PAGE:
Twitter in the Classroom – 3 Moderation Options
In June, we covered a UT teacher who got some major geek cred for using Twitter in her class. We even interviewed Professor Rankin.
But all I kept thinking is, what happens when people start playing the penis game on Twitter? You can’t expect a lot of maturity out of us college students (and I think that’s a good thing). But even if you’ve got a totally mature class — what happens when a vocal few control the discussion? These are just a few disadvantages of projecting hundreds of unmoderated tweets on a big screen behind a lecture or during a student’s presentation. Luckily, there are a few services out there that help keep it clean and controlled. Here’s a rundown:
Paratweet is designed for conferences and panels but that still makes it a pretty solid option for teachers. A TA can just click “yes” or “no” next to a live stream of tweets and the good ones will be instantly published to a bold, easy-to-read display. That’s full control.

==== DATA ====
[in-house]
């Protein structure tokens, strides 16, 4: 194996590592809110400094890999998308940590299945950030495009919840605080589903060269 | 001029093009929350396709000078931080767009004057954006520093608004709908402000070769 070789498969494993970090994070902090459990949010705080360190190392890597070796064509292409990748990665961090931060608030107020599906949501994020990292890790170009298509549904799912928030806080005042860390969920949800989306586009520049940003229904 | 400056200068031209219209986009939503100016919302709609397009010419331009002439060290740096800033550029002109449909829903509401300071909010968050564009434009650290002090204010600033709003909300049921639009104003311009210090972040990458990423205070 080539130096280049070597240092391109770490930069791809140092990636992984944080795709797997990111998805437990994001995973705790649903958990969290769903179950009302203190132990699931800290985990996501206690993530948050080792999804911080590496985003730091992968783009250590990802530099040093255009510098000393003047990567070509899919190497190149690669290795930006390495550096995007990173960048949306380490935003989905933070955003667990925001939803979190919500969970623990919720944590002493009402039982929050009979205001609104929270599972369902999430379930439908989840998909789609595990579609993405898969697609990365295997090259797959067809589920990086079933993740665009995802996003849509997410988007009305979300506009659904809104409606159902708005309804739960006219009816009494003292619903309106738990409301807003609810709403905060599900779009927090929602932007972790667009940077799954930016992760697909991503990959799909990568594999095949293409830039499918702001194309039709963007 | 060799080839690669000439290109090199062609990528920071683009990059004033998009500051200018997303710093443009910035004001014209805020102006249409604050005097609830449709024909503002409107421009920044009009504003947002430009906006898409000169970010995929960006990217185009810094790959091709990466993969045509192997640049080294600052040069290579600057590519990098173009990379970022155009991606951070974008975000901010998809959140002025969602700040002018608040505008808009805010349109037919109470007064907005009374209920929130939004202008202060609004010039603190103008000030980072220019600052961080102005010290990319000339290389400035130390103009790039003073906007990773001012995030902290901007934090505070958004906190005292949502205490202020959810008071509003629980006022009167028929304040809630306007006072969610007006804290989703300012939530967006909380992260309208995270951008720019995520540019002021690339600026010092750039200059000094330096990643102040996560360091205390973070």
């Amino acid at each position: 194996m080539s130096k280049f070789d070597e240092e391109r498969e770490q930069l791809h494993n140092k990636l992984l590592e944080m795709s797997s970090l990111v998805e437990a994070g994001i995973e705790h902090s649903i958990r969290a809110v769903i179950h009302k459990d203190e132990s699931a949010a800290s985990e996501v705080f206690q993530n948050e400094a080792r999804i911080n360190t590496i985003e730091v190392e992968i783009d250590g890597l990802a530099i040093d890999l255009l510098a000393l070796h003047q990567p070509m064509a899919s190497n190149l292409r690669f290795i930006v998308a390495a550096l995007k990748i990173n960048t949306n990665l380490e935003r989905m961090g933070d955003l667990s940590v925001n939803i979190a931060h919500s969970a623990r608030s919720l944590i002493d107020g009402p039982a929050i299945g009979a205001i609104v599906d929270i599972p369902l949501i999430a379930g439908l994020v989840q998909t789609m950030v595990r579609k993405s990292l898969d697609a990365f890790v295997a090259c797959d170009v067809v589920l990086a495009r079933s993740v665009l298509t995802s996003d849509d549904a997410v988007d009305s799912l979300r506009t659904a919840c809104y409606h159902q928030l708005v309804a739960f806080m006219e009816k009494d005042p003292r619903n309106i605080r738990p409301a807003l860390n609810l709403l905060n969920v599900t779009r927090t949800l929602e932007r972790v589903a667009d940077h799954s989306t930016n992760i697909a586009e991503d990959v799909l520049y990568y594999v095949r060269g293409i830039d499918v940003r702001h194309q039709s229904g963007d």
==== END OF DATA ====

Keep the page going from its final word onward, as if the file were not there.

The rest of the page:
Unfortunately, Paratweet isn’t free. It’s $80 per month — which isn’t bad for a university. It’ll just be hard to find an administrator tech-savvy enough to buy a subscription for the whole college. For $140 per month, a school could use Paratweet during up to three simultaneous classes.
Plenty of college students roll their eyes at the word “Twitter”. That’s why Wiffiti is great. It has tons of functionality beyond just Tweets — it’ll include Flickr images and text messages as well.
It’s greatest virtue in the classroom is auto-moderation, which won’t require an additional hand or a TA. There are three levels: rated G, rated R and all messages.
Twubs is a whole start-up based around the idea of a hashtag — so they offer a lot more in their Conference Suite than a classroom would need. But their moderation strategy is a little different, so it’s worth exploring. It’s more like live TV. The user can set a time-delay for live tweets that gives a short window to remove undesirable content. Since every single tweet needn’t be individually approved, a lecturing professor could just keep that eye in the back of their head on the moderation screen while simultaneously lecturing.
The Twubs stuff is still in beta, which makes it free, but you’ll have to contact them in advance to get it rolling.